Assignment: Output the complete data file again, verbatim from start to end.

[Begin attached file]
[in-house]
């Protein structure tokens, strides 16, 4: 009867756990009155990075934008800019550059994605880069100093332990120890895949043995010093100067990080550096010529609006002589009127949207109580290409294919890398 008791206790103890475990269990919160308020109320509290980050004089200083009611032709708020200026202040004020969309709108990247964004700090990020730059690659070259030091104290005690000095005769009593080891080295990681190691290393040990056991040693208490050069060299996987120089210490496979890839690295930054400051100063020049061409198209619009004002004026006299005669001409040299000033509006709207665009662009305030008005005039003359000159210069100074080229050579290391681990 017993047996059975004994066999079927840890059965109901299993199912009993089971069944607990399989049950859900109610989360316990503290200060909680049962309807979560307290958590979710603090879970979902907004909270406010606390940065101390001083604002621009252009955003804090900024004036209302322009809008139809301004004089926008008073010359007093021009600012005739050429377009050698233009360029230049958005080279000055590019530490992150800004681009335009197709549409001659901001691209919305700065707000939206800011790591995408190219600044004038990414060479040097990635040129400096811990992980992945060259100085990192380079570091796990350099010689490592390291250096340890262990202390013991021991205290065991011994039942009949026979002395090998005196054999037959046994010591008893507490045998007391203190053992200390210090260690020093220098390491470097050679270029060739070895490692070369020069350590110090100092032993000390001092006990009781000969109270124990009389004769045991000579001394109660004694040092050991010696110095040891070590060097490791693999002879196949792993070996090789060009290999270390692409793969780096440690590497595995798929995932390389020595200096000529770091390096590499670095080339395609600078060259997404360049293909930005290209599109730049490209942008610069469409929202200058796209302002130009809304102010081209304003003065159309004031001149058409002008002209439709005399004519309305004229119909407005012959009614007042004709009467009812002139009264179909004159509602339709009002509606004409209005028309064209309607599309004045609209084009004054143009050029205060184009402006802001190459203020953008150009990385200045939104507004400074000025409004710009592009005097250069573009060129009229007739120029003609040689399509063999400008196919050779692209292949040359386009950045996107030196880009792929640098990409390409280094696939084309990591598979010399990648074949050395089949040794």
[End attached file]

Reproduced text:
[in-house]
């Protein structure tokens, strides 16, 4: 009867756990009155990075934008800019550059994605880069100093332990120890895949043995010093100067990080550096010529609006002589009127949207109580290409294919890398 008791206790103890475990269990919160308020109320509290980050004089200083009611032709708020200026202040004020969309709108990247964004700090990020730059690659070259030091104290005690000095005769009593080891080295990681190691290393040990056991040693208490050069060299996987120089210490496979890839690295930054400051100063020049061409198209619009004002004026006299005669001409040299000033509006709207665009662009305030008005005039003359000159210069100074080229050579290391681990 017993047996059975004994066999079927840890059965109901299993199912009993089971069944607990399989049950859900109610989360316990503290200060909680049962309807979560307290958590979710603090879970979902907004909270406010606390940065101390001083604002621009252009955003804090900024004036209302322009809008139809301004004089926008008073010359007093021009600012005739050429377009050698233009360029230049958005080279000055590019530490992150800004681009335009197709549409001659901001691209919305700065707000939206800011790591995408190219600044004038990414060479040097990635040129400096811990992980992945060259100085990192380079570091796990350099010689490592390291250096340890262990202390013991021991205290065991011994039942009949026979002395090998005196054999037959046994010591008893507490045998007391203190053992200390210090260690020093220098390491470097050679270029060739070895490692070369020069350590110090100092032993000390001092006990009781000969109270124990009389004769045991000579001394109660004694040092050991010696110095040891070590060097490791693999002879196949792993070996090789060009290999270390692409793969780096440690590497595995798929995932390389020595200096000529770091390096590499670095080339395609600078060259997404360049293909930005290209599109730049490209942008610069469409929202200058796209302002130009809304102010081209304003003065159309004031001149058409002008002209439709005399004519309305004229119909407005012959009614007042004709009467009812002139009264179909004159509602339709009002509606004409209005028309064209309607599309004045609209084009004054143009050029205060184009402006802001190459203020953008150009990385200045939104507004400074000025409004710009592009005097250069573009060129009229007739120029003609040689399509063999400008196919050779692209292949040359386009950045996107030196880009792929640098990409390409280094696939084309990591598979010399990648074949050395089949040794």